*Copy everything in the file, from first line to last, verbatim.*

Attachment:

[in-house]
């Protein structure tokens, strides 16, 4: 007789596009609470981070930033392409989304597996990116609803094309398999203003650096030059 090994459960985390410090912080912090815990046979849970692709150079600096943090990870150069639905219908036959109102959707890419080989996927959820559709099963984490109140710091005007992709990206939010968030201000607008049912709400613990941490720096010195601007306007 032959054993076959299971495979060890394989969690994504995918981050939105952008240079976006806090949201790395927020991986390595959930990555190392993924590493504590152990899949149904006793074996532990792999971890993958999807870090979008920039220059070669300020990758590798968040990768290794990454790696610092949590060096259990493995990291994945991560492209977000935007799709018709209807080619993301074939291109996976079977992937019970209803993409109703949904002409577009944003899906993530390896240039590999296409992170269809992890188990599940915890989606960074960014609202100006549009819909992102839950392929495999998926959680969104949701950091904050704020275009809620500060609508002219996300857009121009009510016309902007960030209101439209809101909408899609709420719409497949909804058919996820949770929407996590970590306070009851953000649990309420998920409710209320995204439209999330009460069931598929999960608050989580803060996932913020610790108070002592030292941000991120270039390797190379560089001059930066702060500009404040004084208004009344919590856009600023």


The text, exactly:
[in-house]
């Protein structure tokens, strides 16, 4: 007789596009609470981070930033392409989304597996990116609803094309398999203003650096030059 090994459960985390410090912080912090815990046979849970692709150079600096943090990870150069639905219908036959109102959707890419080989996927959820559709099963984490109140710091005007992709990206939010968030201000607008049912709400613990941490720096010195601007306007 032959054993076959299971495979060890394989969690994504995918981050939105952008240079976006806090949201790395927020991986390595959930990555190392993924590493504590152990899949149904006793074996532990792999971890993958999807870090979008920039220059070669300020990758590798968040990768290794990454790696610092949590060096259990493995990291994945991560492209977000935007799709018709209807080619993301074939291109996976079977992937019970209803993409109703949904002409577009944003899906993530390896240039590999296409992170269809992890188990599940915890989606960074960014609202100006549009819909992102839950392929495999998926959680969104949701950091904050704020275009809620500060609508002219996300857009121009009510016309902007960030209101439209809101909408899609709420719409497949909804058919996820949770929407996590970590306070009851953000649990309420998920409710209320995204439209999330009460069931598929999960608050989580803060996932913020610790108070002592030292941000991120270039390797190379560089001059930066702060500009404040004084208004009344919590856009600023």